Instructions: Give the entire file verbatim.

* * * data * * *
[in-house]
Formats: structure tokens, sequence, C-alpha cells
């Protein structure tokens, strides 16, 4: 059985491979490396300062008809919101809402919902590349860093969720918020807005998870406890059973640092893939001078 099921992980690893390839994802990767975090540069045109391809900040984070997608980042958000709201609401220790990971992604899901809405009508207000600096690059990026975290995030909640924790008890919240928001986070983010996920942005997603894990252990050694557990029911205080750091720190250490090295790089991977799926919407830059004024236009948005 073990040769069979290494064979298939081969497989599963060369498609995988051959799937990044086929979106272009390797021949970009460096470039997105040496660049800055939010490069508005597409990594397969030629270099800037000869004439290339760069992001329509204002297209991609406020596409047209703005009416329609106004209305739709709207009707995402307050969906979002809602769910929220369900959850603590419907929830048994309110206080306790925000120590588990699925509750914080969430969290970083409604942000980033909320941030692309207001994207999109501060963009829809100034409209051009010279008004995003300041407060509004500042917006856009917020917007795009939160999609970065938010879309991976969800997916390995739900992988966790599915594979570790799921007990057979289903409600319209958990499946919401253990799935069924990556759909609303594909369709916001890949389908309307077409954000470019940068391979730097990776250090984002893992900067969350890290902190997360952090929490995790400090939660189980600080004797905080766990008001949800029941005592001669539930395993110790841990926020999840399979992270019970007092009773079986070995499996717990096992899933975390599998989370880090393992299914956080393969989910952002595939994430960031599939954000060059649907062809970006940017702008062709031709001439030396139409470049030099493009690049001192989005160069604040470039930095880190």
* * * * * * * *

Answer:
[in-house]
Formats: structure tokens, sequence, C-alpha cells
């Protein structure tokens, strides 16, 4: 059985491979490396300062008809919101809402919902590349860093969720918020807005998870406890059973640092893939001078 099921992980690893390839994802990767975090540069045109391809900040984070997608980042958000709201609401220790990971992604899901809405009508207000600096690059990026975290995030909640924790008890919240928001986070983010996920942005997603894990252990050694557990029911205080750091720190250490090295790089991977799926919407830059004024236009948005 073990040769069979290494064979298939081969497989599963060369498609995988051959799937990044086929979106272009390797021949970009460096470039997105040496660049800055939010490069508005597409990594397969030629270099800037000869004439290339760069992001329509204002297209991609406020596409047209703005009416329609106004209305739709709207009707995402307050969906979002809602769910929220369900959850603590419907929830048994309110206080306790925000120590588990699925509750914080969430969290970083409604942000980033909320941030692309207001994207999109501060963009829809100034409209051009010279008004995003300041407060509004500042917006856009917020917007795009939160999609970065938010879309991976969800997916390995739900992988966790599915594979570790799921007990057979289903409600319209958990499946919401253990799935069924990556759909609303594909369709916001890949389908309307077409954000470019940068391979730097990776250090984002893992900067969350890290902190997360952090929490995790400090939660189980600080004797905080766990008001949800029941005592001669539930395993110790841990926020999840399979992270019970007092009773079986070995499996717990096992899933975390599998989370880090393992299914956080393969989910952002595939994430960031599939954000060059649907062809970006940017702008062709031709001439030396139409470049030099493009690049001192989005160069604040470039930095880190």